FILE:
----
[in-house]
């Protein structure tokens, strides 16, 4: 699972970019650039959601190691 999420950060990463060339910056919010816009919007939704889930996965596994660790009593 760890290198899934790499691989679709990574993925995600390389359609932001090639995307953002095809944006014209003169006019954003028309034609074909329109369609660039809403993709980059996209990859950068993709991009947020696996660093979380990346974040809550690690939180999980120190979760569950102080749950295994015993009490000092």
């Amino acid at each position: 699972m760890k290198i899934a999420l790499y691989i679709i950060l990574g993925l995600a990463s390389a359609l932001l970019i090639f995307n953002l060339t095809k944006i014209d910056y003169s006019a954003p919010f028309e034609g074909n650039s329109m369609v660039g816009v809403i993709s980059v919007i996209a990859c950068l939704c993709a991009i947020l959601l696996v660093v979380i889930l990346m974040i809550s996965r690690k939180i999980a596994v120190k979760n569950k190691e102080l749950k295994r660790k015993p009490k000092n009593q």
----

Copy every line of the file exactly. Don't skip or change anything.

[in-house]
């Protein structure tokens, strides 16, 4: 699972970019650039959601190691 999420950060990463060339910056919010816009919007939704889930996965596994660790009593 760890290198899934790499691989679709990574993925995600390389359609932001090639995307953002095809944006014209003169006019954003028309034609074909329109369609660039809403993709980059996209990859950068993709991009947020696996660093979380990346974040809550690690939180999980120190979760569950102080749950295994015993009490000092």
């Amino acid at each position: 699972m760890k290198i899934a999420l790499y691989i679709i950060l990574g993925l995600a990463s390389a359609l932001l970019i090639f995307n953002l060339t095809k944006i014209d910056y003169s006019a954003p919010f028309e034609g074909n650039s329109m369609v660039g816009v809403i993709s980059v919007i996209a990859c950068l939704c993709a991009i947020l959601l696996v660093v979380i889930l990346m974040i809550s996965r690690k939180i999980a596994v120190k979760n569950k190691e102080l749950k295994r660790k015993p009490k000092n009593q």